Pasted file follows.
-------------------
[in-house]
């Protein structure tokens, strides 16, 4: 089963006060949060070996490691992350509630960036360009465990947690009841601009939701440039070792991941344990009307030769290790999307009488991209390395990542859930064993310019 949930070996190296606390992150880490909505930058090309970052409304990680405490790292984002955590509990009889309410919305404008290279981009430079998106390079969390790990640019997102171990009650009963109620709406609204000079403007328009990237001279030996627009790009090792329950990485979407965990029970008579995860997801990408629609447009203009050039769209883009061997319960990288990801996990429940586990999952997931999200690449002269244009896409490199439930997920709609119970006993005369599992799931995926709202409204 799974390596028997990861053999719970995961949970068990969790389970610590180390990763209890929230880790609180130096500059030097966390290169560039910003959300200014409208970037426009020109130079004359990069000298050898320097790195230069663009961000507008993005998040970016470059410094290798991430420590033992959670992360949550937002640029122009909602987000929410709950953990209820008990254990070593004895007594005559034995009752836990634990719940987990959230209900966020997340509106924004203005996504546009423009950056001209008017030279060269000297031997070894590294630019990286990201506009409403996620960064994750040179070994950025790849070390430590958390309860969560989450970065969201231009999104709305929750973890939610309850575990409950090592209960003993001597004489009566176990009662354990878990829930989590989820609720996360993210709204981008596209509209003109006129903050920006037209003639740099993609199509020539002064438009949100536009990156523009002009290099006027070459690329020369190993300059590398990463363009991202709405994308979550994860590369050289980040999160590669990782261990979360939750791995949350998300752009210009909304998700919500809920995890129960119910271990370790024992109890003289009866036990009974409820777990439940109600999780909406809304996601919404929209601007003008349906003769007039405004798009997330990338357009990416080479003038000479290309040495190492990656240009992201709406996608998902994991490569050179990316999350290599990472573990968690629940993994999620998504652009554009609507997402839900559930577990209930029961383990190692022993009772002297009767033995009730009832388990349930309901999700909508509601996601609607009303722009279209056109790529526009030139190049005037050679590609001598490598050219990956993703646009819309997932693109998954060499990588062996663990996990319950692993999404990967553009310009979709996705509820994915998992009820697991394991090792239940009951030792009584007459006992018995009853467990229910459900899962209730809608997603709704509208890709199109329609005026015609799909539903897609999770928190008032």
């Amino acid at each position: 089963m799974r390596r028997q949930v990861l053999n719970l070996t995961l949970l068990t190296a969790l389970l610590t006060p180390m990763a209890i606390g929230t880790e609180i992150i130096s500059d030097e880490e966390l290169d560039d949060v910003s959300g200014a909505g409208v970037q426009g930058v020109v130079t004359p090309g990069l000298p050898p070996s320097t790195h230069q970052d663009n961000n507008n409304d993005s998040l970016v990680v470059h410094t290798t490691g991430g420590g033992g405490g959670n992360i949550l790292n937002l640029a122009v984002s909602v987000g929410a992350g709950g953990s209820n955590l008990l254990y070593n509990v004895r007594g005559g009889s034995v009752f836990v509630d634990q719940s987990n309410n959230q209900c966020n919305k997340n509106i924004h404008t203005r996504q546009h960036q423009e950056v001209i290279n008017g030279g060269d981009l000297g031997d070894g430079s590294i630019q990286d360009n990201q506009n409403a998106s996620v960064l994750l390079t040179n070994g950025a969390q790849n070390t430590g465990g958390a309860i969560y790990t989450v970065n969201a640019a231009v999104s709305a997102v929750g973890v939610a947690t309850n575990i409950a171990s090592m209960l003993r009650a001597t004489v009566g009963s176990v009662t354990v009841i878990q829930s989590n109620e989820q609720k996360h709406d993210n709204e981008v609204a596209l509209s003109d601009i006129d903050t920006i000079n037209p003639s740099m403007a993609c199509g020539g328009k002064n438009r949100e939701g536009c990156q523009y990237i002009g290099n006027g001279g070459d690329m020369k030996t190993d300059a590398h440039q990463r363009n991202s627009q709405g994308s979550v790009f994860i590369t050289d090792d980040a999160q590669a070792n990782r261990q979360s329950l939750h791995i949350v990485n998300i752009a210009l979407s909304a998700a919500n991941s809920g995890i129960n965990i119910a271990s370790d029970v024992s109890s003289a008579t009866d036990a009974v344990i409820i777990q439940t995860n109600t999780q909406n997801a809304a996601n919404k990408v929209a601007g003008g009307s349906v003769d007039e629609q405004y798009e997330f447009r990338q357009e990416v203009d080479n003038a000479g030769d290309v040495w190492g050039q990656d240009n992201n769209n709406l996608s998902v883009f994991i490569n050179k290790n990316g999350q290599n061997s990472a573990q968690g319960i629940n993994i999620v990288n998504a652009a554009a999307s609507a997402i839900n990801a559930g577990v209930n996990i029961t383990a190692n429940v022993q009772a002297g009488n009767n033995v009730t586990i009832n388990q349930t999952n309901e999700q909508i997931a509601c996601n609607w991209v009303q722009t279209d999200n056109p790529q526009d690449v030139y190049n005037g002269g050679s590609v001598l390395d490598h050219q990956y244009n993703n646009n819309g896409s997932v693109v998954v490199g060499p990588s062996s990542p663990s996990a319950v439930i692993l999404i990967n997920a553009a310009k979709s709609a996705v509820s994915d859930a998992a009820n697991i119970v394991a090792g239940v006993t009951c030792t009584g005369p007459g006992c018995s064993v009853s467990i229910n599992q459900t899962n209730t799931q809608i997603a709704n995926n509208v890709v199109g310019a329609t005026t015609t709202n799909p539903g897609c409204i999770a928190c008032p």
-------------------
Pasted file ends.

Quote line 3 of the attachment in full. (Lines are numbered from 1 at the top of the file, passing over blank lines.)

């Amino acid at each position: 089963m799974r390596r028997q949930v990861l053999n719970l070996t995961l949970l068990t190296a969790l389970l610590t006060p180390m990763a209890i606390g929230t880790e609180i992150i130096s500059d030097e880490e966390l290169d560039d949060v910003s959300g200014a909505g409208v970037q426009g930058v020109v130079t004359p090309g990069l000298p050898p070996s320097t790195h230069q970052d663009n961000n507008n409304d993005s998040l970016v990680v470059h410094t290798t490691g991430g420590g033992g405490g959670n992360i949550l790292n937002l640029a122009v984002s909602v987000g929410a992350g709950g953990s209820n955590l008990l254990y070593n509990v004895r007594g005559g009889s034995v009752f836990v509630d634990q719940s987990n309410n959230q209900c966020n919305k997340n509106i924004h404008t203005r996504q546009h960036q423009e950056v001209i290279n008017g030279g060269d981009l000297g031997d070894g430079s590294i630019q990286d360009n990201q506009n409403a998106s996620v960064l994750l390079t040179n070994g950025a969390q790849n070390t430590g465990g958390a309860i969560y790990t989450v970065n969201a640019a231009v999104s709305a997102v929750g973890v939610a947690t309850n575990i409950a171990s090592m209960l003993r009650a001597t004489v009566g009963s176990v009662t354990v009841i878990q829930s989590n109620e989820q609720k996360h709406d993210n709204e981008v609204a596209l509209s003109d601009i006129d903050t920006i000079n037209p003639s740099m403007a993609c199509g020539g328009k002064n438009r949100e939701g536009c990156q523009y990237i002009g290099n006027g001279g070459d690329m020369k030996t190993d300059a590398h440039q990463r363009n991202s627009q709405g994308s979550v790009f994860i590369t050289d090792d980040a999160q590669a070792n990782r261990q979360s329950l939750h791995i949350v990485n998300i752009a210009l979407s909304a998700a919500n991941s809920g995890i129960n965990i119910a271990s370790d029970v024992s109890s003289a008579t009866d036990a009974v344990i409820i777990q439940t995860n109600t999780q909406n997801a809304a996601n919404k990408v929209a601007g003008g009307s349906v003769d007039e629609q405004y798009e997330f447009r990338q357009e990416v203009d080479n003038a000479g030769d290309v040495w190492g050039q990656d240009n992201n769209n709406l996608s998902v883009f994991i490569n050179k290790n990316g999350q290599n061997s990472a573990q968690g319960i629940n993994i999620v990288n998504a652009a554009a999307s609507a997402i839900n990801a559930g577990v209930n996990i029961t383990a190692n429940v022993q009772a002297g009488n009767n033995v009730t586990i009832n388990q349930t999952n309901e999700q909508i997931a509601c996601n609607w991209v009303q722009t279209d999200n056109p790529q526009d690449v030139y190049n005037g002269g050679s590609v001598l390395d490598h050219q990956y244009n993703n646009n819309g896409s997932v693109v998954v490199g060499p990588s062996s990542p663990s996990a319950v439930i692993l999404i990967n997920a553009a310009k979709s709609a996705v509820s994915d859930a998992a009820n697991i119970v394991a090792g239940v006993t009951c030792t009584g005369p007459g006992c018995s064993v009853s467990i229910n599992q459900t899962n209730t799931q809608i997603a709704n995926n509208v890709v199109g310019a329609t005026t015609t709202n799909p539903g897609c409204i999770a928190c008032p």